g) In fashion there is another institutional factor: commerce. Arguably, when there's a faster fashion cycle the clothing and hair salon industry makes more money, as more incoming trends have to be purchased and then discarded when they become outdated. But if there is no fashion cycle, Seventh Avenue goes broke, right? Someone, at least, has an interest in preventing this Faster business from getting out of hand. I don't know if any fashion industry player--Anna Wintour, or Armani, or Barney's--actually has the power to slow things down or speed them up when it comes to style. I'm pretty sure nobody has that kind of power over the speed of politics.
[You're faking it. You didn't even know what a "faux-hawk" was until you read the Gawker item.--ed. Don't be silly. It's that Jake Gyllenhaal thing. Right? Or is it John Kerry on Iraq! Ha, ha, ha! ... Sorry. One track mind.] 1:14 A.M.
Beyond source-greasing: An update has been added to the "Spin Us! We're Dumb!" item on the New York Times' newfound gullibility. ... 5:10 P.M.
Jo Moore Week? Half of the mainstream press is covering Reagan's death and most of the other half is pretending to pay attention but quietly taking the week off because, well, what's the point of busting yourself to produce something that won't get much play, if it gets used at all? Does that make this a sneaky Jo Moore Week--a good time to release bad news, secure in the knowledge that it won't get much coverage? I think it does! ... What unpleasant stories are being intentionally buried? Nominations accepted here. ... P.S.: I would have voted for Jess Bravin's Monday WSJ piece ($) on the Bush Administration and torture, but given the Administration's subsequent denials it doesn't appear to have been an intentional let's-bury-this leak. The week, however, is young. ... [Thanks to alert reader P.] 4:31 P.M.
"And Now I Will Project a Cheery Optimism:" LAT's Gold and La Ganga outline Kerry's somewhat formulaic efforts to "cast his candidacy in sunny sheen." Here, for example, is what they call the "upbeat" ending to his recent speech on bioterrorism:
"But leadership is about telling the truth, and it is about talking about the real choices we face as Americans in order to be stronger. I know we can be stronger here at home."
Whoa there! Don't use up all the soaring rhetoric at once! ... How silly is the Kerry camp's attempt to fake it for 6 months by pretending that Kerry's an upbeat figure? Kerry's not even convincingly sunny for 10 seconds in his new "positive" 30 second spot, "Optimists." Any warm, upbeat human incidents Kerry aide Tad Devine can gather will be overwhelmed in a war with the daily drone of Kerry's pompous default speaking voice. Face it--he's The Man from Mope! Isn't it better to lower expectations in the Cheering Optimism department and focus on a nuts-and-bolts, no-BS jockish competence? ... P.S. "Anybody who knows him says he can be very comfortable, charming, nice to be with," Devine tells the Times. "And if anyone questions his charm and niceness, then everything is on the table. Everything!" ... OK, maybe he didn't say that last bit. ... P.P.S.: So far, Kerry's best "charm" witness is ... intern Alexandra Polier! She says Kerry was "flirtatious and funny"! ... 3:41 A.M.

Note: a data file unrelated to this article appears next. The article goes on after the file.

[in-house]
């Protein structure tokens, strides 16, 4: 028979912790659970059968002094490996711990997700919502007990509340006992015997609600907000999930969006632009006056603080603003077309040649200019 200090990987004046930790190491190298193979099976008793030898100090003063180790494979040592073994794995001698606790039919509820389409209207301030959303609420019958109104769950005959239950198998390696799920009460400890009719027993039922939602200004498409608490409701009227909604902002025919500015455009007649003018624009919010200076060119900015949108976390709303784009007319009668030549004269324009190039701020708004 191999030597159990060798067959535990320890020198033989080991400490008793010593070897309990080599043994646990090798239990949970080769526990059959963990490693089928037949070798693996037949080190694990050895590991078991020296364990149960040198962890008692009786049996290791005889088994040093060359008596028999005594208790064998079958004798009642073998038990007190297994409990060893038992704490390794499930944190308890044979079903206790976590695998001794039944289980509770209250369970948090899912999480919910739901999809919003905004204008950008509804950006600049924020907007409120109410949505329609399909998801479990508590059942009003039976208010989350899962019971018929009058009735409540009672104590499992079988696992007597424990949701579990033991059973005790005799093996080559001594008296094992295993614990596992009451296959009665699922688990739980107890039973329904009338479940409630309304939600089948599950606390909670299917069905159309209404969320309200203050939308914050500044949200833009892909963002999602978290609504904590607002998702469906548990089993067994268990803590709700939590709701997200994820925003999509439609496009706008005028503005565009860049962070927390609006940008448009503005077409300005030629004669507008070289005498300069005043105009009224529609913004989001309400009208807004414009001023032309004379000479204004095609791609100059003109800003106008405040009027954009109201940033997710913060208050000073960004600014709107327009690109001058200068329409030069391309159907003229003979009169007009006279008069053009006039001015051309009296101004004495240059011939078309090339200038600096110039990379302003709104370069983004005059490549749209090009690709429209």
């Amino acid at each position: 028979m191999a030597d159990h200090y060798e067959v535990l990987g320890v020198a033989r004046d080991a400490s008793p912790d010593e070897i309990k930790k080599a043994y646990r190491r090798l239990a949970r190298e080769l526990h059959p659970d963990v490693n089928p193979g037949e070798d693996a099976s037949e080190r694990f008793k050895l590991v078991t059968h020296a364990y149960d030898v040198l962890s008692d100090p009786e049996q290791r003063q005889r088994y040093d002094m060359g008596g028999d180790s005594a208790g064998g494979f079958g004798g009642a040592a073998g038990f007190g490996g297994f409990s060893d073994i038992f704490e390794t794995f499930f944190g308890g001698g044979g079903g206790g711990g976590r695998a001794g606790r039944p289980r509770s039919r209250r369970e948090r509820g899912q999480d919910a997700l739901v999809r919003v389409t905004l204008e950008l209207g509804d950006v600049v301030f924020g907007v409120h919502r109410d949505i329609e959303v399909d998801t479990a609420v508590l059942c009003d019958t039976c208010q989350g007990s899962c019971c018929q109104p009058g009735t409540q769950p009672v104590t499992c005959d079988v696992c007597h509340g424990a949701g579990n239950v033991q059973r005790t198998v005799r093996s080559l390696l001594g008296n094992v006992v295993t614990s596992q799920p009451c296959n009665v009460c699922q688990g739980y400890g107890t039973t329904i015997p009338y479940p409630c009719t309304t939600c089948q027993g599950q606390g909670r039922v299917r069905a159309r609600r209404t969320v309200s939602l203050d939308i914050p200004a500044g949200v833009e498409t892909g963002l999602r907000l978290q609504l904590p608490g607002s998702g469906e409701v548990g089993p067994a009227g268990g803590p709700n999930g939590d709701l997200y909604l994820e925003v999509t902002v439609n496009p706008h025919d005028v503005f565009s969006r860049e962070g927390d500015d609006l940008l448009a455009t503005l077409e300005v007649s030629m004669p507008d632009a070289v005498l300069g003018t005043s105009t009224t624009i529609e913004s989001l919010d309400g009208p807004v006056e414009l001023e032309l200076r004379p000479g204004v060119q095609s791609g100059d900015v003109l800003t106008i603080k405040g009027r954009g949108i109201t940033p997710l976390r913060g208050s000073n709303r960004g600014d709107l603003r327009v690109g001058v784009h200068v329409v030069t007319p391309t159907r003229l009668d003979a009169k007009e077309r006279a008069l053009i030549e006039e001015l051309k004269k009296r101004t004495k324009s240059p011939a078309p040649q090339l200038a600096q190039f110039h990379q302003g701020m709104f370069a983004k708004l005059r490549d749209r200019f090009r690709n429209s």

Monday, June 7, 2004
Transit of Meanness: Various valued kf readers agree that Ronald Reagan was a lot more genial in the 80s than the '60s, though there is some debate about the timing and a lot of debate about the causes. Some possible explanations: 1) The Sixties--you'd be feisty and defensive too if you were a conservative running in the Summer of Love, with the left visibly ascendant and hippies running amok, etc. 2) You almost have to maximize your likability* if you are running a national political campaign, as Reagan was from the mid-1970s on; 3) Everybody seems nastier and more Jack Webb-like in old TV and radio clips, including the reporters. Edward R. Murrow, what an a-----e! And that grumpy old Mr. Cronkite. People just presented themselves differently in public then. More Humphrey Bogartish and Gary Cooperesque. Today everyone you see on TV is coached to be "happy to be here" and nobody laughs at Washington Week's Jeff Birnbaum forcing himself to grin like a raver on Ecstasy. The median has shifted dramatically niceward--but Reagan was genial back then, by the standards of the day. ... P.S.: The one theory I don't think will fly is the liberals' favorite, that Reagan got nicer after he was shot. (Why is it the liberals' favorite? Because it can be implicitly spun as "he finally suffered and learned compassion.") The problem is that Reagan was plenty genial in the 1980 campaign, months before the assassination attempt. ...